I poured a 24oz can into a large mug. It had a best before date of 6/2/14 and cost $1.81 ($0.08 per ounce).
Appearance: Pretty amber/light copper hue. Clear body with visible,
consistent carbonation. Pours to a large, off-white, foamy head which
doesn’t retain or lace all that well.
Smell: Not much in the way of aromatics. Nothing off-putting, just a generic lager smell.
Taste: I’m not sure what Miller Fortune is supposed to be: an attempt at
a strong amber lager or a really classy malt liquor? I think it’s both,
actually. And I’m genuinely surprised by how well this beer turned out
(relatively speaking, of course). A lot of people recommended I review
this, and now I can see why. While it’s not a great beer, it’s far from a
bad one. Mostly it’s just interesting.
There’s a significant sweetness at the beginning of the palette: very
honey-like with additional notes of caramel or butterscotch. You don’t
tend to get that much flavor out of a strong lager made by a macro
brewery. This might be due to using corn syrup or some kind of added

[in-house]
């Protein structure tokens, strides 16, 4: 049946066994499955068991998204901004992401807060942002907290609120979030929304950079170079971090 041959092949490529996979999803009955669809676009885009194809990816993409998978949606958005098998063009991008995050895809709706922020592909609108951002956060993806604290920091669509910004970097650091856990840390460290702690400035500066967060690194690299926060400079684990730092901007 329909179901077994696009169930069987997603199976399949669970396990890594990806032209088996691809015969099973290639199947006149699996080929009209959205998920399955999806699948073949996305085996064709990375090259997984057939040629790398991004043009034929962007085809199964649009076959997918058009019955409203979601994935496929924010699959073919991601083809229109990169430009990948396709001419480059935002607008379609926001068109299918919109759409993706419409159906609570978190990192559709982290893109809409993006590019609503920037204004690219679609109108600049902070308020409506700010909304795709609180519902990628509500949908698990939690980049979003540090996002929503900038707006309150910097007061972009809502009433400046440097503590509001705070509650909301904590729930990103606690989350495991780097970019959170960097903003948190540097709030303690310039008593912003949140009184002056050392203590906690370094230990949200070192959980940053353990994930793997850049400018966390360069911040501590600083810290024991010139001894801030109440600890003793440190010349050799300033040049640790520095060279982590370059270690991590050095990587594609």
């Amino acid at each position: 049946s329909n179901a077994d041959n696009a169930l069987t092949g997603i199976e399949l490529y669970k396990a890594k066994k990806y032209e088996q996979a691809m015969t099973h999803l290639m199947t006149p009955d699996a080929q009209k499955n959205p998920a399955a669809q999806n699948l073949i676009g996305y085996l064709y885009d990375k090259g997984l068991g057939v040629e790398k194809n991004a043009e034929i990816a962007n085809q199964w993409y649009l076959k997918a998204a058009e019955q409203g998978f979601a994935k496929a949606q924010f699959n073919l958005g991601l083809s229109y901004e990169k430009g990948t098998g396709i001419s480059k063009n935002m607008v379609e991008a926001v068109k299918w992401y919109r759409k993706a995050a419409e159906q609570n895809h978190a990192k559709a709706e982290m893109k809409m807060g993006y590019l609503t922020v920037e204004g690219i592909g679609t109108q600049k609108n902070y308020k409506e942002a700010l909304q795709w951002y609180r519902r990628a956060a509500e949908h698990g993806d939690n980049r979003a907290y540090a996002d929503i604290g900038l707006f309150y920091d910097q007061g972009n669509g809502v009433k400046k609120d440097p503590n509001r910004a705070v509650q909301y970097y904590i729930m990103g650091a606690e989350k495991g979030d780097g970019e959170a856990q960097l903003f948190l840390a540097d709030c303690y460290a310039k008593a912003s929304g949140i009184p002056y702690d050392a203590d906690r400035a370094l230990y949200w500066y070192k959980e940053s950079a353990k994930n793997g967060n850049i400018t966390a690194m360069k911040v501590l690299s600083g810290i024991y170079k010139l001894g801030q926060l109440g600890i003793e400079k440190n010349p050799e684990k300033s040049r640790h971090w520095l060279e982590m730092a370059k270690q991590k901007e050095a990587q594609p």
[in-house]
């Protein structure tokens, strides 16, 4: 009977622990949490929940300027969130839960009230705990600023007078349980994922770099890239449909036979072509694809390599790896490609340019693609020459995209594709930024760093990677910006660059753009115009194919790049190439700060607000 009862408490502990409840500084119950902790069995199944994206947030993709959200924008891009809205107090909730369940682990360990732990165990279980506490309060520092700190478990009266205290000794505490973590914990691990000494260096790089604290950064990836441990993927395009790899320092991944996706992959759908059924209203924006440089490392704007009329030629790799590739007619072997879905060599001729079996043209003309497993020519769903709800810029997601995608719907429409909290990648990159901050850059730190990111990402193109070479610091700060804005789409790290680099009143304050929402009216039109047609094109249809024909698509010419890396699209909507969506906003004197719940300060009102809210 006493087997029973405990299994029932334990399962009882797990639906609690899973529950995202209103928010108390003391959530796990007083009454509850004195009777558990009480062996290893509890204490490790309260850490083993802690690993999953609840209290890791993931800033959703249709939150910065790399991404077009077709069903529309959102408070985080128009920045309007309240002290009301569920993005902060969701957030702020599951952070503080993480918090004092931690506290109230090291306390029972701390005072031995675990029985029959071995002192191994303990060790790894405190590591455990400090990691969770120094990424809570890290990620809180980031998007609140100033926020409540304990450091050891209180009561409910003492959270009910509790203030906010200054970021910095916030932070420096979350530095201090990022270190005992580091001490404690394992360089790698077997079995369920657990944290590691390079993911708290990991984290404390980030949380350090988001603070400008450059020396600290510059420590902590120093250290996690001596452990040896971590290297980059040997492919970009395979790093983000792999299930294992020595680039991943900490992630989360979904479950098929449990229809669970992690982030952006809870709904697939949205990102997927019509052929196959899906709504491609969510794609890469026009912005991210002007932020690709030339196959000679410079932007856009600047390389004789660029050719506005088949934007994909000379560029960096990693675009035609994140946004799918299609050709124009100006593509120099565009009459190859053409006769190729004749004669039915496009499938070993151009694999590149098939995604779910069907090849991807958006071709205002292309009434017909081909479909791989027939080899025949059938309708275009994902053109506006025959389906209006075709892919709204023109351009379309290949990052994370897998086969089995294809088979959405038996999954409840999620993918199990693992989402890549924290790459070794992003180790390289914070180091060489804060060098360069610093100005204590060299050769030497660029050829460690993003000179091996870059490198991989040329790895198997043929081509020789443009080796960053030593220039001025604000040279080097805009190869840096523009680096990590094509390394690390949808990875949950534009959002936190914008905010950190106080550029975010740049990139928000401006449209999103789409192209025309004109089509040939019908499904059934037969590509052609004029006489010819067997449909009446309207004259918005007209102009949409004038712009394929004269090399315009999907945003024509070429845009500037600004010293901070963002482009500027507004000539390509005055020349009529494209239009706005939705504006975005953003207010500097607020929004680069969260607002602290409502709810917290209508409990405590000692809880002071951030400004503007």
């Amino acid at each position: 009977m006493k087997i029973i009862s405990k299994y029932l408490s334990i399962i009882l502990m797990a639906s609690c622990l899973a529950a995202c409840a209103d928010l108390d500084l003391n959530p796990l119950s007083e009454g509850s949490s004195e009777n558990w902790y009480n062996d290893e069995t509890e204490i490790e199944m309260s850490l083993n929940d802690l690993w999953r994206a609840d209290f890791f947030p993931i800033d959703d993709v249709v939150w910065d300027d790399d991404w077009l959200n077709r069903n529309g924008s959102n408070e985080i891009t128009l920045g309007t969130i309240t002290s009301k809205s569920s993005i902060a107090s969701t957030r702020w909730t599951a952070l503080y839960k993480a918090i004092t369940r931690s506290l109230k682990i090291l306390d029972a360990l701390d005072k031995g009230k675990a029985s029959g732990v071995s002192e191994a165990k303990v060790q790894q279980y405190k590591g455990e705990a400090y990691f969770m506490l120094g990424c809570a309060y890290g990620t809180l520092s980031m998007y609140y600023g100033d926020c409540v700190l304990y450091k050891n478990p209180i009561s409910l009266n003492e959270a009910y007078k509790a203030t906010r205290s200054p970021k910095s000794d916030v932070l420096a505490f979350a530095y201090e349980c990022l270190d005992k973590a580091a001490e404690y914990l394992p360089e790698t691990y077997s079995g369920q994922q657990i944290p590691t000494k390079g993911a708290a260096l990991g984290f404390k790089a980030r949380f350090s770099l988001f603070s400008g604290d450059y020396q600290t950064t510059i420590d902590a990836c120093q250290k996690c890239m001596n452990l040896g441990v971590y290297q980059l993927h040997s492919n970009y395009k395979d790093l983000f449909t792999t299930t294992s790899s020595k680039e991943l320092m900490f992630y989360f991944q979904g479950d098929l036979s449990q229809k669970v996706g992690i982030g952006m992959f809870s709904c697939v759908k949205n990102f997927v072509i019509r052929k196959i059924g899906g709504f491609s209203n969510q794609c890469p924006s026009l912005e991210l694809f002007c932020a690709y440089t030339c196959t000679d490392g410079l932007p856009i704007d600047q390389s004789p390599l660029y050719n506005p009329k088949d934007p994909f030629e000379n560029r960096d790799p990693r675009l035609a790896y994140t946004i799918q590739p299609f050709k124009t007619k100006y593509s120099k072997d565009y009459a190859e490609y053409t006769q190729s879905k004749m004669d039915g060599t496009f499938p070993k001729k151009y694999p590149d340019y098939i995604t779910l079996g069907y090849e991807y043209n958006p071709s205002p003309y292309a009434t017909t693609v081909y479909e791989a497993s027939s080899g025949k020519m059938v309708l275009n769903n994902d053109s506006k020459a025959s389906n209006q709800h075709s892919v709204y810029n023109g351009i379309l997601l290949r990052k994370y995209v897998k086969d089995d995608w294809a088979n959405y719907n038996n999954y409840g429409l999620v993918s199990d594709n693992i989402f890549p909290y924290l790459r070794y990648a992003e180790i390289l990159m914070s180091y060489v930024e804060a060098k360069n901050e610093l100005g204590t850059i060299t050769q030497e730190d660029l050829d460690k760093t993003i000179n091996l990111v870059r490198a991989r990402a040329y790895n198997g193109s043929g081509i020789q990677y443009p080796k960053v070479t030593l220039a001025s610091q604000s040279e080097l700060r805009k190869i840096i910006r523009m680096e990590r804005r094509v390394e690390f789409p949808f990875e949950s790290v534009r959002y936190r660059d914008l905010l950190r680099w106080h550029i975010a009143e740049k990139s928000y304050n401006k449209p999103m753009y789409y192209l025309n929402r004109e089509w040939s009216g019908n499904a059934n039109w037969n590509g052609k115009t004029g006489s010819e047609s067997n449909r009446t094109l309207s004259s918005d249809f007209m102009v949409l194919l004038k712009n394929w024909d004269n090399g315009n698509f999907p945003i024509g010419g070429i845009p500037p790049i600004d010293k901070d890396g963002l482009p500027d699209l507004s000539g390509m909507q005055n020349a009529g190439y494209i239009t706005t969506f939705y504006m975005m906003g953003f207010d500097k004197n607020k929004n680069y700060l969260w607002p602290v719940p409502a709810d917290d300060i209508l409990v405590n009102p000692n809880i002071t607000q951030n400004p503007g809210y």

sugar to the brew to up the gravity, but the result is still a sweet
beer. Not that I get a lot in the way of actual malt character, though. I
was almost ready to give this a thumbs up, but the second half couldn’t
complete the mission. There’s a significant tang and astringency as it
goes down - a trait often found in malt liquors and cheap adjunct
lagers. It’s not terrible, but it is strong enough to be annoying. What
it comes down to is this is one of the better-tasting strong cheap
beers, but not a good beer per se.
Drinkability: I was surprised by how smooth and easy-drinking Miller
Fortune was. The mouthfeel is thick, but soft and smooth. It’s not thin
and crisp like a standard lager. It finishes clean, though it’s not
refreshing (not that it’s supposed to be). At 6.9% ABV it’s rather light
on its toes with no alcohol presence, though there should be more
flavor for this much weight.